May 7, 2010

Six Days in Paris and Some Time With the Sapeurs-Pompiers

My recent trip to Paris was fabuleux.

Though it almost didn't happen. And there was a bit of drama, but more on that in a moment.

The evil ash cloud that caused chaos for travelers all over Europe that week meant that our friend's flights were canceled, re-booked, canceled again and finally - success! Instead of flying to Paris, two of the three joined us here in the south for a couple of days after being rerouted to Toulouse, and we picked the other one up in Barcelona before hopping on the TGV for Paris.

The apartment, a comfortable four bedroom place in the 11th that was exchanged for our friend's gorgeous Creole home in New Orleans, exceeded all of our expectations. A whopping 150 m2, it took up the entire 6th floor of the building and was located on a bustling street that was lined with shops, cafés, restaurants and a twice weekly market.

There are so many advantages to staying in an apartment vs. a hotel - we could make our own coffee in the morning, cook together, enjoy picnics from from the market and hang out in the privacy of our home away from home. Much better thank being crammed into a tiny hotel room if you ask me.

Highlights of the neighborhood included a typical Parisian bistro, Le Sot l'Y Laisse, located just around the corner. I could have eaten here every day! Delicious, perfectly seasoned and seriously amazing food. Their weekday €13-17 lunch menu is a bargain.

Le Sot-l'Y-Laisse
70, rue Alexandre Dumas
75011 Paris
Tél. 01 40 09 79 20

The café on the next block, Café Lino, serves a hearty, simple lunchtime menu for €11. Homemade pastry, fresh salads and the richest 3-cheese quiche I've ever tasted. It was also a fun place to go for un p'tit verre in the evenings.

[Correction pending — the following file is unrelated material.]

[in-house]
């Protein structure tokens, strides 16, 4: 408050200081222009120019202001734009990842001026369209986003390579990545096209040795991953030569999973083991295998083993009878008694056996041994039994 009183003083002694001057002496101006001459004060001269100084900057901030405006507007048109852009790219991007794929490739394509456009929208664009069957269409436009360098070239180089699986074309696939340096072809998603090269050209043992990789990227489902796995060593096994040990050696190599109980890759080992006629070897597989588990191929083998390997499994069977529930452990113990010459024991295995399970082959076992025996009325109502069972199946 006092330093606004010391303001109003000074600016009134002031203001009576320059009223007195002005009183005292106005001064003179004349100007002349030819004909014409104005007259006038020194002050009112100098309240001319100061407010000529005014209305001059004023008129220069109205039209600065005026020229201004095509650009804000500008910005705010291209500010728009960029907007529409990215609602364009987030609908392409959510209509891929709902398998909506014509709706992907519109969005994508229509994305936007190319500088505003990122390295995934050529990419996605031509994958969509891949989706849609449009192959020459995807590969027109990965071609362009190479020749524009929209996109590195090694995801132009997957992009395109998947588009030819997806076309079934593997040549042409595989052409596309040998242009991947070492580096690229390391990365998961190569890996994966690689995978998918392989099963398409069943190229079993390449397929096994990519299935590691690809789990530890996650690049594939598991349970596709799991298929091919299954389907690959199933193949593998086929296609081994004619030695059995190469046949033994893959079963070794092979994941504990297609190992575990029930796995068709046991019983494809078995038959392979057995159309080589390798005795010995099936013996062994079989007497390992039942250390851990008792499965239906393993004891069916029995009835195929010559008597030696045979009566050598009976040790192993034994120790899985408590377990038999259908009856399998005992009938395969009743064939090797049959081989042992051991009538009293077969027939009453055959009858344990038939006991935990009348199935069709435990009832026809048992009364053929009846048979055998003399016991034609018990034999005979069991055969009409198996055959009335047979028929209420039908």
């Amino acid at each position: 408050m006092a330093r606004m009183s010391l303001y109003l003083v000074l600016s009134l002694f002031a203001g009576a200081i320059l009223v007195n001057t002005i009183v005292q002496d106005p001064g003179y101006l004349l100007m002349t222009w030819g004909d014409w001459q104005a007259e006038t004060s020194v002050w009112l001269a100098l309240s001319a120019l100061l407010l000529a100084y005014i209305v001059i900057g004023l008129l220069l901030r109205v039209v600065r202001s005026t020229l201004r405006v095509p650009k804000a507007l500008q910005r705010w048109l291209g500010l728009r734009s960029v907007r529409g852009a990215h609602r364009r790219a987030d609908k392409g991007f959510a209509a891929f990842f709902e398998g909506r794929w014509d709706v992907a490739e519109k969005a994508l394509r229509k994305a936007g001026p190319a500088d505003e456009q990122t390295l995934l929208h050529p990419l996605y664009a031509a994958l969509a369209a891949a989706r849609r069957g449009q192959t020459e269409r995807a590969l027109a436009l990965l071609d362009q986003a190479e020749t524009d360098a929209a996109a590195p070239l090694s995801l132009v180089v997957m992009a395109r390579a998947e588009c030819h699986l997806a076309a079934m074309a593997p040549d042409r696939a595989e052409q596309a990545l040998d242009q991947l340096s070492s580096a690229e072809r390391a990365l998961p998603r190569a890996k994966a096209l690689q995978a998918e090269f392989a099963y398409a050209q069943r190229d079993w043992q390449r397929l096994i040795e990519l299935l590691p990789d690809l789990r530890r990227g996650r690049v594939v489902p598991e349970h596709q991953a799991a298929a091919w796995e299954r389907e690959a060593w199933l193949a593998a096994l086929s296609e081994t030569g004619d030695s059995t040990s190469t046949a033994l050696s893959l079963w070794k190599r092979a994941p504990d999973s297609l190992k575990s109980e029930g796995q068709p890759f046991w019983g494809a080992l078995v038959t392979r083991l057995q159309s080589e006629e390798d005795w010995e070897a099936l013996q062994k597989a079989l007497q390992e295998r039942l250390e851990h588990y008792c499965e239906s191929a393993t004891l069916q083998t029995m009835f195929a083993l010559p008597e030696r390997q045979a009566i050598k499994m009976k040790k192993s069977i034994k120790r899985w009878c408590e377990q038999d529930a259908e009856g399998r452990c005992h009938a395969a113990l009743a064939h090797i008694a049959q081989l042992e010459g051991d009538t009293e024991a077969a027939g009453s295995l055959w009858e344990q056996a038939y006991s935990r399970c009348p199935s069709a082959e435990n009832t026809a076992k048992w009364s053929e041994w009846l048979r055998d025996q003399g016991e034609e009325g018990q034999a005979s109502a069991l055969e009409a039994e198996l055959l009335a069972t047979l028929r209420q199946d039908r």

Café Lino
81 boulevard de Charonne
75011 paris
Tél. : 01 43 56 75 50

The Marché Charonne started a few feet from the building's front door. It was undoubtedly the noisiest market I've ever been to in France, with the stall owners barking out their daily specials and enthusiastically trying to lure you to buy their merchandise.

Marché Charonne
Between 129, bd de Charonne and rue Alexandre Dumas
Wednesday 7:00 - 2:30 and Saturday 7:00 - 3:00

We really lucked out with the weather. Warm and sunny every single day which meant hours and hours sitting in cafés watching the world go by, one of my favorite things to do in Paris. Other than wandering aimlessly around the city. I can't even guess how many kilometers and arrondissements we covered.

I was happy to see an old friend and finally met a new friend, who I am forever indebted to for introducing us to the best little place for Chinese dumplings. She's promised to take me to her favorite Indian restaurant next time, and I'm holding her to it.

Now on to that drama I mentioned earlier...
One morning, bright and early and before my required cup of coffee, I got a crash course in how to use the services of SOS Médecins and the SAMU (Service d'Aide Médicale d'Urgence). I also picked up a few French medical terms, got to experience just how enormous the Hôpital Pitié Salpêtrière complex is, and learned how cute the Parisian pompiers can be.

Our friend's brother-in-law, Brian, had woken up early that morning with chest and arm pain, strong enough to make him think that is wasn't merely indigestion from their meal at La Tour D'Argent the day before.
I was the only French speaker in the group so quickly called up SOS Médecins who very efficiently got the doctor to us 15 minutes later. He did some exams then brought in the SAMU, who did some more exams then brought in the pompiers to carry Brian down 6 flights of stairs in an inflatable stretcher to the ambulance because they didn't want him to move. It was all very impressive!

It turned out that he had one blocked artery and another one was 50% blocked so they performed surgery that evening and he's now back home in the States, feeling a lot better.
I've said it before and I'll say it again. The health care in France is excellent.

Eventually it was time to bid Paris adieu. I was sad to leave, but have many, many plans for my next visit.

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